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Chairwoman Waters Vows to Hold Equifax Accountable for Repeatedly Harming Consumers
Following recent news that Equifax sent lenders inaccurate credit scores on millions of consumers, potentially resulting in consumer harm, such as being charged higher interest rates or wrongly having their credit applications denied, Congresswoman Maxine Waters (D-CA), Chairwoman of the House Financial Services Committee, sent a letter to Equifax and a letter to the CEOs of the nation’s largest commercial banks, demanding answers as to how the delivery of erroneous credit scores occurred, the scale of consumers affected, and the steps these institutions are taking to remediate harm to customers and ensure accurate credit reporting moving forward.
“I am alarmed at recent news reporting that for potentially millions of consumers, your company provided inaccurate credit scores to numerous financial institutions relating to their credit applications,” wrote Chairwoman Waters. “…this incident comes five years after your company announced one of the largest data breaches in the history of our country, exposing the personal information of more than 147 million individuals, which I invited you to testify before the House Financial Services Committee in 2019 to discuss. That incident, along with this recent episode and a litany of research, studies, and testimony demonstrating how broken our consumer credit reporting system is, all underscore the urgent need for CFPB and Congress to strengthen consumer protections in this area.”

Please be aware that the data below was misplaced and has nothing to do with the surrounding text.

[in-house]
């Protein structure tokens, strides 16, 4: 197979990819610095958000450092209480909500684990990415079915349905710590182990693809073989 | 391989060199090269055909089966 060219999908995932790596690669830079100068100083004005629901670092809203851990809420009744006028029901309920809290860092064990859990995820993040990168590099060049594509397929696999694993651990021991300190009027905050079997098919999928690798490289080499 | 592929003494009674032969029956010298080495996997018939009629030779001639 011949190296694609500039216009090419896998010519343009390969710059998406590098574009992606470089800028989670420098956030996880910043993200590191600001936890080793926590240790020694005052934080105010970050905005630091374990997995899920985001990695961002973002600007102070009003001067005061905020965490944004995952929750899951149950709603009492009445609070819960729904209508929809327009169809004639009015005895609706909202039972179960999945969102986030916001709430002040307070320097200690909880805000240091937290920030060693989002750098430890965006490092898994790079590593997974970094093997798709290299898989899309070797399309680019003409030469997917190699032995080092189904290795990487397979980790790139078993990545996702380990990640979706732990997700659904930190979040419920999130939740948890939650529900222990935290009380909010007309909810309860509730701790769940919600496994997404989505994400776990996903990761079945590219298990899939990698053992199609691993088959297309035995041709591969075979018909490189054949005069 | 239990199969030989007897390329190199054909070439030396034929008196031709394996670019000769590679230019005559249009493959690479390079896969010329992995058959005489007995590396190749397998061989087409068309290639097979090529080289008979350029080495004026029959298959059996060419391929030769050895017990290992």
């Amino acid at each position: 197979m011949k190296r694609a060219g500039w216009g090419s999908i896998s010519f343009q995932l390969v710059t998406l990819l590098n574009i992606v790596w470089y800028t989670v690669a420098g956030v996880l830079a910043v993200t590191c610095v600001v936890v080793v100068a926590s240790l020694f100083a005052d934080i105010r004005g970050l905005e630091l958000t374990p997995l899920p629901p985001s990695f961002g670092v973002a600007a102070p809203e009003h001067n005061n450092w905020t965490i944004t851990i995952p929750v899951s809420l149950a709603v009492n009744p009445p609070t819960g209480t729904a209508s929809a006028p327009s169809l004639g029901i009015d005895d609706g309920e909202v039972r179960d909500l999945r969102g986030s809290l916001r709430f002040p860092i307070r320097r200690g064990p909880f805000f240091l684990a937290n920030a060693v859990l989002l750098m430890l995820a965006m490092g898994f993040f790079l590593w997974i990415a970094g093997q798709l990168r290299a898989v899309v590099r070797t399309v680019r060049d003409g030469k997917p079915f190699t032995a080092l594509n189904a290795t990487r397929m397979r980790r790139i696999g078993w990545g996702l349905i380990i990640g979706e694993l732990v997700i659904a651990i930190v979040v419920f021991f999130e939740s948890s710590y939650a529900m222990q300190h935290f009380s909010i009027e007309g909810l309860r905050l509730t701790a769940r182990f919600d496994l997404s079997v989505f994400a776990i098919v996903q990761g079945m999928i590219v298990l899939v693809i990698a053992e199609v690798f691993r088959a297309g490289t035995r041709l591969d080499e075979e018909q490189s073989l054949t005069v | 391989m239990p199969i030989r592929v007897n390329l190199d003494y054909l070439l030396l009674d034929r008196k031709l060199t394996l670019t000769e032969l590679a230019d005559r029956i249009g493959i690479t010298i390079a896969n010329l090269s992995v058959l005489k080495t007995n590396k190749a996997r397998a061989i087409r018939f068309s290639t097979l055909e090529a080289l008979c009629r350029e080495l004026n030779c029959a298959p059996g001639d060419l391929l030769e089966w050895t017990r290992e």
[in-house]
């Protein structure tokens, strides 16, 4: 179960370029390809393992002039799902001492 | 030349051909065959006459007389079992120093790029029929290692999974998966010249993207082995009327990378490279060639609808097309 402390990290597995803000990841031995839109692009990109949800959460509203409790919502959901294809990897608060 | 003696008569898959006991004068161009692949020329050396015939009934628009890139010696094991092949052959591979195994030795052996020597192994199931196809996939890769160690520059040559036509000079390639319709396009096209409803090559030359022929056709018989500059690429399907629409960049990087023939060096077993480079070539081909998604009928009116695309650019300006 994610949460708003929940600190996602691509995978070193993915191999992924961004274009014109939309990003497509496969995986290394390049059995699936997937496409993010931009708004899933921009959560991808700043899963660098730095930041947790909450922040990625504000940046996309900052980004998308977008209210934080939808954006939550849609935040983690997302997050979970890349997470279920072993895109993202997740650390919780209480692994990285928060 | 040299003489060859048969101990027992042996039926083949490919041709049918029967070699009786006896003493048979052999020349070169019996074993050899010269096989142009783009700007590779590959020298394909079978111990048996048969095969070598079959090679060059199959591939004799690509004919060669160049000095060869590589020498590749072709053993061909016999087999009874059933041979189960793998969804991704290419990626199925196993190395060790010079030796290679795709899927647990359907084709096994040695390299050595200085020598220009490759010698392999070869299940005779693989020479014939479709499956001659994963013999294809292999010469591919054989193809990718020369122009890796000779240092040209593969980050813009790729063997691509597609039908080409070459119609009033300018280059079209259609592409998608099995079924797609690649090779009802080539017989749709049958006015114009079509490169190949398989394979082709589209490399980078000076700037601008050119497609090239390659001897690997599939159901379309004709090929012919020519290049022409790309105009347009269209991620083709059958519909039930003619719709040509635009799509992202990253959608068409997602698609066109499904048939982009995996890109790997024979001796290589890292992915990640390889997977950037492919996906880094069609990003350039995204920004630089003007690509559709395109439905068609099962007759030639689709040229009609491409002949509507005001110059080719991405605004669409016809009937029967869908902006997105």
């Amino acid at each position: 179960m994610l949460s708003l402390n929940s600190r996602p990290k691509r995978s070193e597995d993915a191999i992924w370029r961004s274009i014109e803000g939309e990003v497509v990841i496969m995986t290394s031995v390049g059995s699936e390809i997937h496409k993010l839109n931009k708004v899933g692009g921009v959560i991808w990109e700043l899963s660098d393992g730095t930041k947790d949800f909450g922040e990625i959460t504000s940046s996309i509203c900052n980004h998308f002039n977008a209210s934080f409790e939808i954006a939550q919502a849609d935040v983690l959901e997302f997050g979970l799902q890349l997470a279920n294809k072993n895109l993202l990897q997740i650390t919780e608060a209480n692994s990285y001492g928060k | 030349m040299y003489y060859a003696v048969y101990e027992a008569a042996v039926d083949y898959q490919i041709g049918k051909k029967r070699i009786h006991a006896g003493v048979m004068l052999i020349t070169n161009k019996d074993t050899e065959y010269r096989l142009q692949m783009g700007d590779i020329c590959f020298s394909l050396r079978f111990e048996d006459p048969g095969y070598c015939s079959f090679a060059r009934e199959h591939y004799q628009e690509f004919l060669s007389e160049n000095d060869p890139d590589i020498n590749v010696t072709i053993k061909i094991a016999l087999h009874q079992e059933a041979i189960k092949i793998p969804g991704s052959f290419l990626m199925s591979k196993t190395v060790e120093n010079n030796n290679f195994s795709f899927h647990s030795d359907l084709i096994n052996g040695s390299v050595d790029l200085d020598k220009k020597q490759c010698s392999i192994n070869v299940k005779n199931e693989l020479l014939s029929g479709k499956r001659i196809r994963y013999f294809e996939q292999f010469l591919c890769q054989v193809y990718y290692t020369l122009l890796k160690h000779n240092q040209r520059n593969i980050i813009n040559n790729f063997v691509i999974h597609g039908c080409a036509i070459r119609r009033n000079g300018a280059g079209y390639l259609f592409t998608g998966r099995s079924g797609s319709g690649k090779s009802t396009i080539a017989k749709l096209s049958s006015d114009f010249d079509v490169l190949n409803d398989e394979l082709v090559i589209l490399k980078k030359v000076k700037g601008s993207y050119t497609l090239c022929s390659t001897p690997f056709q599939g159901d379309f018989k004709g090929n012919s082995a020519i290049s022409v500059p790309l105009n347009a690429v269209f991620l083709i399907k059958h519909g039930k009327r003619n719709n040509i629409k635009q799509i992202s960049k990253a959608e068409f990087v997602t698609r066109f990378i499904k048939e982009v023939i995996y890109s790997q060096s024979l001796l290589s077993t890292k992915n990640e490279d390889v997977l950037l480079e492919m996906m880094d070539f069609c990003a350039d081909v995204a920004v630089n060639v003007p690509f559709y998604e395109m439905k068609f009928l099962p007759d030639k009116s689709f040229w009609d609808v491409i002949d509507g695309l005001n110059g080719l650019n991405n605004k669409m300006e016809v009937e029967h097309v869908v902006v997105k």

Chairwoman Waters also plans to introduce legislation soon in response to these events and sent a letter to Consumer Financial Protection Bureau (CFPB) Director Rohit Chopra, urging the agency to investigate and use its tools to ensure all harmed consumers are made whole and to impose a moratorium on Equifax providing any credit scores to financial institutions until it cleans up its act.
“I intend to utilize all tools available to me as Chairwoman of the House Financial Services Committee to ensure harmed consumers are promptly made whole and to protect consumers from our broken consumer credit reporting system going forward. I urge you to do the same,” wrote Chairwoman Waters. “I urge you […] to utilize your authority as Director to impose a moratorium on Equifax providing any credit scores to financial institutions until they can demonstrate to your satisfaction that they have the necessary systems and controls to ensure each credit score they provide on millions of consumers is verified to be accurate before distributing them to financial institutions.”
See the full text of the letter to Equifax here.